Jason Kenney

Alberta watchdog reveals consequences of Premier Jason Kenney’s coronavirus relief for the oilpatch

The Alberta Energy Regulator says pandemic relief for the oilpatch in 2020 disrupted provincial action to fight the climate crisis

When the Alberta government announced a sweeping suspension of environmental rules to almost all companies in the province’s oil and gas industry in the spring of 2020, it claimed it would continue “all” critical monitoring activities needed to protect public health, the environment and to prepare for emergencies.

But a recent report from a provincial watchdog indicates those claims were inaccurate. The report, released by the Alberta Energy Regulator, reveals how the temporary rule suspensions, meant to offer companies coronavirus relief, wound up disrupting the province’s fight against climate change.

The regulator posted the report online in early 2022, but it has not provided any in-depth commentary or analysis about the full extent of any environmental damage caused by the temporary rule changes. The Alberta government implemented these changes after lobbying from the oil and gas industry.

The year 2020 was the first time the regulator required that companies report data to the provincial information portal outlining how they survey their equipment for methane leaks, and which repairs they made.

“This year was also unique, as there were temporary requirement relaxations because of the COVID-19 pandemic,” the regulator wrote in its report.

These changes led to “data gaps” in the regulator’s tracking of how much methane actually escaped from leaky equipment, the report said. As a result, the amount of methane leaking from oil and gas operations was “under-reported in 2020,” the regulator said.

The assessment contrasts with a May 2020 statement released by the office of then-Alberta environment minister Jason Nixon, which said the rule changes were meant to strike a balance between ensuring public safety and the safety of workers.

“In all cases, monitoring activities required to assure immediate public health protection of the environment, and emergency response and preparedness will continue,” Nixon’s office told Global News at the time.

Methane, the main component of natural gas, is a powerful pollutant that, like black carbon and refrigerants, is many times more powerful than carbon dioxide at trapping heat in the atmosphere over a short period.

Provincial officials later restored most of its rules for industry by the summer of 2020, however, Alberta lost information tracking methane pollution in the interim. Without this information, the government could not ensure oil and gas companies were meeting targets to reduce pollution that is contributing to the climate crisis.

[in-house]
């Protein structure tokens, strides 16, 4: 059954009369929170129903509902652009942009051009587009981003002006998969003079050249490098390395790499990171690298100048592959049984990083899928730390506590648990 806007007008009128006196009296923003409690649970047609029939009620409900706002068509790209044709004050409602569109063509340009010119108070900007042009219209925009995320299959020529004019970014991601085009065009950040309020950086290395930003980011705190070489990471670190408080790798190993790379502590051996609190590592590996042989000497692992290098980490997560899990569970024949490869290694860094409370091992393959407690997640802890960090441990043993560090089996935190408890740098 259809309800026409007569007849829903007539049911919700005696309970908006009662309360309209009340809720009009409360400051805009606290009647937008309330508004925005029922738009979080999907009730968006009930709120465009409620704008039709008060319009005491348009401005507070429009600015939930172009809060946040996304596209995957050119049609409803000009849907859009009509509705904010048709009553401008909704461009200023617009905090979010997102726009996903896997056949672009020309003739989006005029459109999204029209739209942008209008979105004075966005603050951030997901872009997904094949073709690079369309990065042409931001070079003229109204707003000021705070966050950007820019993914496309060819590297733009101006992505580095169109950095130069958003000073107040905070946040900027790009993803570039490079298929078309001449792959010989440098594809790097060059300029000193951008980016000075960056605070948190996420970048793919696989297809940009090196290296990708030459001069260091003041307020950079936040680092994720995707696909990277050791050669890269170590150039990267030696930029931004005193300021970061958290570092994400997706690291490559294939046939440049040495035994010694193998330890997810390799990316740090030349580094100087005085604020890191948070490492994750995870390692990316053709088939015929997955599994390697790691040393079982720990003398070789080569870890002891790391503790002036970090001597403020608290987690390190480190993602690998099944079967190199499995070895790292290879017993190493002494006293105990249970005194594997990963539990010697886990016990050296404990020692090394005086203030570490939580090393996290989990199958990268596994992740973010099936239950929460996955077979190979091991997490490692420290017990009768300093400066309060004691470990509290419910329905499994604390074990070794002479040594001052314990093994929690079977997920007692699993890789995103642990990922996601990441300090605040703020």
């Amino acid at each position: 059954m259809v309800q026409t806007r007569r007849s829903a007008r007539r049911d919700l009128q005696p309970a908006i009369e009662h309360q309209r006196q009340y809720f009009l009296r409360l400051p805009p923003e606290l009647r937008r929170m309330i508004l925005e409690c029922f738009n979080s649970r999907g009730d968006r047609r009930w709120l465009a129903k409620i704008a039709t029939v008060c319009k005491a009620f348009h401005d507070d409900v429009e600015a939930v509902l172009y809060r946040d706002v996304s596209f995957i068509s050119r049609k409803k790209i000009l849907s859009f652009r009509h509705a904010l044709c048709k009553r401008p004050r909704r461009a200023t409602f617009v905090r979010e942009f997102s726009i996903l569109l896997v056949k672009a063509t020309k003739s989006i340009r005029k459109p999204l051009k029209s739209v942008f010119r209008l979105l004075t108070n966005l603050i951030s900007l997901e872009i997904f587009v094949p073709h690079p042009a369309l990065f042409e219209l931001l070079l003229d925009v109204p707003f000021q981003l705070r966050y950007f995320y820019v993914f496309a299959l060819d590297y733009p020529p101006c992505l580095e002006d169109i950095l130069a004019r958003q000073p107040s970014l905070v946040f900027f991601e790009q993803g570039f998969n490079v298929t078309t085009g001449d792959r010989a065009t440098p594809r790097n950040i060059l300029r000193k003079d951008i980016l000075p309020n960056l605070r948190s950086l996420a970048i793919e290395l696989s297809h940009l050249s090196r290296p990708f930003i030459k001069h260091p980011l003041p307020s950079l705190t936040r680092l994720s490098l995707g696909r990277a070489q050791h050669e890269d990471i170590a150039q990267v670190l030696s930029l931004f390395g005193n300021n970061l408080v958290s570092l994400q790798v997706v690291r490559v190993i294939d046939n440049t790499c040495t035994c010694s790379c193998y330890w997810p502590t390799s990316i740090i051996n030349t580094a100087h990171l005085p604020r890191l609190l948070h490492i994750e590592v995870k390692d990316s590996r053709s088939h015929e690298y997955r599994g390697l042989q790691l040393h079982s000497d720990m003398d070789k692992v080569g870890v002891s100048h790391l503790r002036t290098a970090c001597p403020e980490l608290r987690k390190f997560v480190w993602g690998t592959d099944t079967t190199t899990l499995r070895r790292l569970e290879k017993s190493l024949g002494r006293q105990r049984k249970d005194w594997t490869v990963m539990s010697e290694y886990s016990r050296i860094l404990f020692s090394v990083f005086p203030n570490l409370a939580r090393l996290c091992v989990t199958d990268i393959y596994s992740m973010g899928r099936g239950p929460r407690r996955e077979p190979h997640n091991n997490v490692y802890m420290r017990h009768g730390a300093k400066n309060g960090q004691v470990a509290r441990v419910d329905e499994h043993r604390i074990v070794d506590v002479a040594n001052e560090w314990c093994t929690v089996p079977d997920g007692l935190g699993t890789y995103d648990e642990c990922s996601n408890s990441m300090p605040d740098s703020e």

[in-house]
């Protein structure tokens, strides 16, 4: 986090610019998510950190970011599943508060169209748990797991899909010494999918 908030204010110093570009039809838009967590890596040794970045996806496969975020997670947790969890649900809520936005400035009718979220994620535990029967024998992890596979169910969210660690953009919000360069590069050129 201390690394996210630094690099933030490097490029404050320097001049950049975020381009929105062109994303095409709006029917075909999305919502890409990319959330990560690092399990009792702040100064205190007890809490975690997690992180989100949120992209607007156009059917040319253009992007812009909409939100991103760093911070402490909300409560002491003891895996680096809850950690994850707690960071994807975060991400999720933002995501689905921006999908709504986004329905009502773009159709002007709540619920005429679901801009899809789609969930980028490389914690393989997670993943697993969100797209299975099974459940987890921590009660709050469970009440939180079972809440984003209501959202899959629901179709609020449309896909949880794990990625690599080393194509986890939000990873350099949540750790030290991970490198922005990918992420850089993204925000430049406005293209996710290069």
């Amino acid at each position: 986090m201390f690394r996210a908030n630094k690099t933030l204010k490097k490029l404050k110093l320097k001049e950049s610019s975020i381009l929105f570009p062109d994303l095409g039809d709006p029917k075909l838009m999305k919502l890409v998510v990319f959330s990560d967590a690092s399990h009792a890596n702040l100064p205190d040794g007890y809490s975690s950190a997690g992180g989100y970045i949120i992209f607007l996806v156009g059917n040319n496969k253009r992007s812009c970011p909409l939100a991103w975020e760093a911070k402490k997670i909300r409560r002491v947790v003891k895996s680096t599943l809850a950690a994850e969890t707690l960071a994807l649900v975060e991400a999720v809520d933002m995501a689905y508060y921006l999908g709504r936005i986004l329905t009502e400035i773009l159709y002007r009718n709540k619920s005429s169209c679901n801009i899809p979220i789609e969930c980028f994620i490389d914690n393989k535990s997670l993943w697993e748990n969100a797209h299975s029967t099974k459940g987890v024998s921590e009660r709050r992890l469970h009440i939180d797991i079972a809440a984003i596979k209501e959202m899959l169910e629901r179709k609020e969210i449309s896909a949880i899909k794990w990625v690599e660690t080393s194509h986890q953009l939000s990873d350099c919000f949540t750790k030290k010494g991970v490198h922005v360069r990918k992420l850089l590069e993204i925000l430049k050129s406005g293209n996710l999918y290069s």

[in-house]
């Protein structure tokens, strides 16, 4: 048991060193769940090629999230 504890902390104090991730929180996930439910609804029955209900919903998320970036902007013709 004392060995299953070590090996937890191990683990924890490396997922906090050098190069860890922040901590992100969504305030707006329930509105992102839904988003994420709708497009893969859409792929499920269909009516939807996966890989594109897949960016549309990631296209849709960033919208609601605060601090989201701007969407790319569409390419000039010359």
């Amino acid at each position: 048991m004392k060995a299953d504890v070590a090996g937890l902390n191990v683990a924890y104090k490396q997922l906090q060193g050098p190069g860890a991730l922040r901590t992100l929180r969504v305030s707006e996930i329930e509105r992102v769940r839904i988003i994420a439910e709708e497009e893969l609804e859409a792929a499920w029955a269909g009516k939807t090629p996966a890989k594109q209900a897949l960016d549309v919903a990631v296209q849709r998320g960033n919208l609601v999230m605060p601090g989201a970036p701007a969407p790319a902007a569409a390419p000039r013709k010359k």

Restrictions due to COVID-19 were also the reason the regulator experienced “significant delays” in its inspection regime for oil and gas sites, it said in the report.

The regulator’s statements provide a fresh example of how lobbying from the oil and gas industry is threatening Canada’s efforts to slash greenhouse gas pollution.

The provincial methane pollution regulations — adopted by Alberta in 2018 — were also weakened in response to lobbying by oil giant, Canadian Natural Resources Limited. As revealed in a recent investigation by The Narwhal, the company persuaded then-energy minister Marg McCuaig-Boyd in former premier Rachel Notley’s NDP government to intervene in a process led by the provincial regulator that was pushing for tougher and more enforceable regulations to target more of Alberta’s dirtiest facilities.

The regulator’s latest report on industry performance also reveals that it has found dozens of violations of the methane pollution rules by a range of companies.

Kenney’s office did not immediately respond to a request from The Narwhal for comment. Alberta Environment and Parks has also not responded to questions from The Narwhal about the provincial climate rules.

A tanker truck drives near the Hardisty Terminal outside of Hardisty, Alberta in April 2022.
The regulator suspended some requirements to monitor leaks from aging or failing equipment with proper technology, instead allowing less advanced equipment. Photo: Amber Bracken / The Narwhal

Behind closed doors with industry

The 2020 rule changes were adopted following discussions behind closed doors with industry executives, without any public consultation, according to a report by Global News. A number of the industry requests were similar to those pursued by lobbyists prior to the start of the COVID-19 pandemic.